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ELCA Sexuality Statement

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Episcopal Ironies

by Sarah Wilson — April 08, 2010

As you may have already read in our sister publication Forum Letter, Higgins Rd. has released its liturgical guidelines for the reception into ministry of persons who were “ordained” in some sense through the Extraordinary Candidacy Project, barred until last August from ministry in the ELCA because of their not living in accordance with Visions & Expectations. The liturgy is identical to the ordination of any other candidate, save for changing the phrase “Will you serve God’s people?” to “Will you continue to serve God’s people?” (though one hopes that all candidates for ordination are continuing in service, not starting it for the first time), and allowing communities to decide for themselves whether or not they want to call it ordination. Call it what you like; that’s what it is. A rose by any other name…

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In Statu Embarassmentionis

by Paul R. Hinlicky — March 12, 2010

Six months have now passed since the event which will go down in history as the shoals struck in the slow, miserable shipwreck of the ELCA. It will be a slow, painful drowning, not a dramatic plunge like the fishing trawler at the end of the movie “The Perfect Storm.” It is a confused and confusing situation, a compound of panic and denial. Today we find ourselves not so much in statu confessionis at an apostate and persecuting church, but rather, so to speak, in statu embarassmentionis in a disintegrating one which has made us all de facto congregationalists...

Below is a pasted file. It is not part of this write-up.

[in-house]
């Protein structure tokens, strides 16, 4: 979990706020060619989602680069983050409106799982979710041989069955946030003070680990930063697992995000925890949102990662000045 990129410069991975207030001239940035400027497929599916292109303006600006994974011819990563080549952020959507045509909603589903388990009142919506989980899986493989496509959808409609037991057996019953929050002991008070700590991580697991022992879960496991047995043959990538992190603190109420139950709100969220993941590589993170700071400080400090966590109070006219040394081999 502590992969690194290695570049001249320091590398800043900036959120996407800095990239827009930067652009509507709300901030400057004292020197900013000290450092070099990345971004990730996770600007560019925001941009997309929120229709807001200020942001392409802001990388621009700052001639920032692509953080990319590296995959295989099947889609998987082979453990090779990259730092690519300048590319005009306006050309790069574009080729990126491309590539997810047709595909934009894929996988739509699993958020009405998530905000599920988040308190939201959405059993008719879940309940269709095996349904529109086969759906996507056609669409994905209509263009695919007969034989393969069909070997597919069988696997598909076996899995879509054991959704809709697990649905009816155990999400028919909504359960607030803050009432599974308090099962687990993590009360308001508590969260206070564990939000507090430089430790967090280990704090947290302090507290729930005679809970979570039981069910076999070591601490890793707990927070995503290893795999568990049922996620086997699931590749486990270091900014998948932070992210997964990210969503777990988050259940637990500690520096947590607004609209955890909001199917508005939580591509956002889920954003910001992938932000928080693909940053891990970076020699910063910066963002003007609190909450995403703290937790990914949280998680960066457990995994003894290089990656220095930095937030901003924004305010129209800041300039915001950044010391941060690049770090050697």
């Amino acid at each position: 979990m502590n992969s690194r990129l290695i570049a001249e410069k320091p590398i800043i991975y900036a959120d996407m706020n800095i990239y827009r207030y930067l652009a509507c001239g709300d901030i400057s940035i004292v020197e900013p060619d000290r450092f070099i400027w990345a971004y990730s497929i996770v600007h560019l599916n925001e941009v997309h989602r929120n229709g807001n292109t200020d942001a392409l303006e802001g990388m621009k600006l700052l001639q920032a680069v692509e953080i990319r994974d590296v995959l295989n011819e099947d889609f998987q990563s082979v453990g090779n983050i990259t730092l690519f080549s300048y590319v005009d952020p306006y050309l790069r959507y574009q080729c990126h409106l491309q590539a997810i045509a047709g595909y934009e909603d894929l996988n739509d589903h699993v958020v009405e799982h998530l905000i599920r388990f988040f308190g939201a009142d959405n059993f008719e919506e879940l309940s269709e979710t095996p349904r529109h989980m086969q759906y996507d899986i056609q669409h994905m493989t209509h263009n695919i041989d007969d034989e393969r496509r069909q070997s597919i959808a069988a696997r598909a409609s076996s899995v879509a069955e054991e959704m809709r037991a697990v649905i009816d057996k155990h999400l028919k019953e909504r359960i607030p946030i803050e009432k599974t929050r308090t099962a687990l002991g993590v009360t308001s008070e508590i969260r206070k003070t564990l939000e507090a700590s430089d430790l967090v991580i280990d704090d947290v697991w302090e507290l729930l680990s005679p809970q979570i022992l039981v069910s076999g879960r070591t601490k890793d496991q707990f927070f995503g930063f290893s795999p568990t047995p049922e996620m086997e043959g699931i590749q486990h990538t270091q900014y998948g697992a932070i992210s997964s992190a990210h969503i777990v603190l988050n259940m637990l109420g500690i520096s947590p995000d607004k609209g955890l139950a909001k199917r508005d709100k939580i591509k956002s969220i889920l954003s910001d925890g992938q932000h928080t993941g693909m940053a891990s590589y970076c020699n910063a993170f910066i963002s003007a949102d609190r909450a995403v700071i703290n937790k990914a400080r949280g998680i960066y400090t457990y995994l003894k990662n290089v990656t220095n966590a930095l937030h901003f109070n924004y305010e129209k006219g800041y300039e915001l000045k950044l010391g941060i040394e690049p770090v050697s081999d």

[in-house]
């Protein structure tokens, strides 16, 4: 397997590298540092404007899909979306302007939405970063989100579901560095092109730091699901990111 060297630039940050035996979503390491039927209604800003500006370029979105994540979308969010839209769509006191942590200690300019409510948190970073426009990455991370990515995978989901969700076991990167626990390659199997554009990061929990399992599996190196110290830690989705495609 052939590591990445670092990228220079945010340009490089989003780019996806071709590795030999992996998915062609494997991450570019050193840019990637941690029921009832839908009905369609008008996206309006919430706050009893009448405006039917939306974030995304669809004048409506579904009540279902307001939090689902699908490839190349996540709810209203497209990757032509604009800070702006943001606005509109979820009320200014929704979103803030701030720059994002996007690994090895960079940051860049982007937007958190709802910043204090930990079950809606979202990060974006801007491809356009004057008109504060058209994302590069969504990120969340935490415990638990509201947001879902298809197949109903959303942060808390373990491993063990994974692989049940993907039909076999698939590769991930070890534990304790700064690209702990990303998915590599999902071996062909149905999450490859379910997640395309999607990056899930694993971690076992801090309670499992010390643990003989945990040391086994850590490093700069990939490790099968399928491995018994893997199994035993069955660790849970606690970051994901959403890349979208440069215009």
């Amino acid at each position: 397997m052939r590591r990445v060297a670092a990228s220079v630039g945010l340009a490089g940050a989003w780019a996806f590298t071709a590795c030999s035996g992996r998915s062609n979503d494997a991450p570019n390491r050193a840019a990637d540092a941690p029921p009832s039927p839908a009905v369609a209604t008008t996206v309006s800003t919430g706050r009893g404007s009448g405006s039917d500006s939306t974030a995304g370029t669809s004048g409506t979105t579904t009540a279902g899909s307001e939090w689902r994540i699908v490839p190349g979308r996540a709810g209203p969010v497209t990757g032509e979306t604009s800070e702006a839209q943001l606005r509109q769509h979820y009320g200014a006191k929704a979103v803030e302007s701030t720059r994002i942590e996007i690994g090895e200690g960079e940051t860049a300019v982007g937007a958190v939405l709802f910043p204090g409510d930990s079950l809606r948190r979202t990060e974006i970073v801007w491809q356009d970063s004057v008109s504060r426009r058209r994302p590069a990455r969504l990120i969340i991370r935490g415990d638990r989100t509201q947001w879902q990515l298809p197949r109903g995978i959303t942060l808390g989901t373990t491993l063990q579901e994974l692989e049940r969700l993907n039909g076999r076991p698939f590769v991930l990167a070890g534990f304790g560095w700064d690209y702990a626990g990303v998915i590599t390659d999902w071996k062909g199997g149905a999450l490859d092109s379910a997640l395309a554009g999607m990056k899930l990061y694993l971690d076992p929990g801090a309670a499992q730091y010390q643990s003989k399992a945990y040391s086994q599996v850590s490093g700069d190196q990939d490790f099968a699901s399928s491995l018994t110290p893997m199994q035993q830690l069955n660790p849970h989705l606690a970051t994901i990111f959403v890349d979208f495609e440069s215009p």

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Why There Must Be New Beginnings

by Robert Benne — January 16, 2010

I wrote the following tract independently of editor Sarah Hinlicky Wilson’s lengthy editorial entitled “Why Stay?” in the Winter 2009 issue of Lutheran Forum. While my ensuing piece does not deal directly with all the points she raises, it is an effort to give reasons for participating in CORE’s new beginnings. Participating in CORE’s new association and/or church will mean “departing” from the ELCA, though that “departing” will mean different things for different people and congregations. While respect is due those who decide to stay fully in the ELCA to persevere and resist, there are many compelling reasons to “depart” and to shift loyalties and support to CORE’s independent association for renewal and/or a new Lutheran church. In addition to the points I have elaborated in the main body of the essay, I would like to list three objective facts that are pushing CORE to establish both an association for all Lutherans who want to envision and model Lutheranism at its best as well as a new church for those congregations who decide they must leave...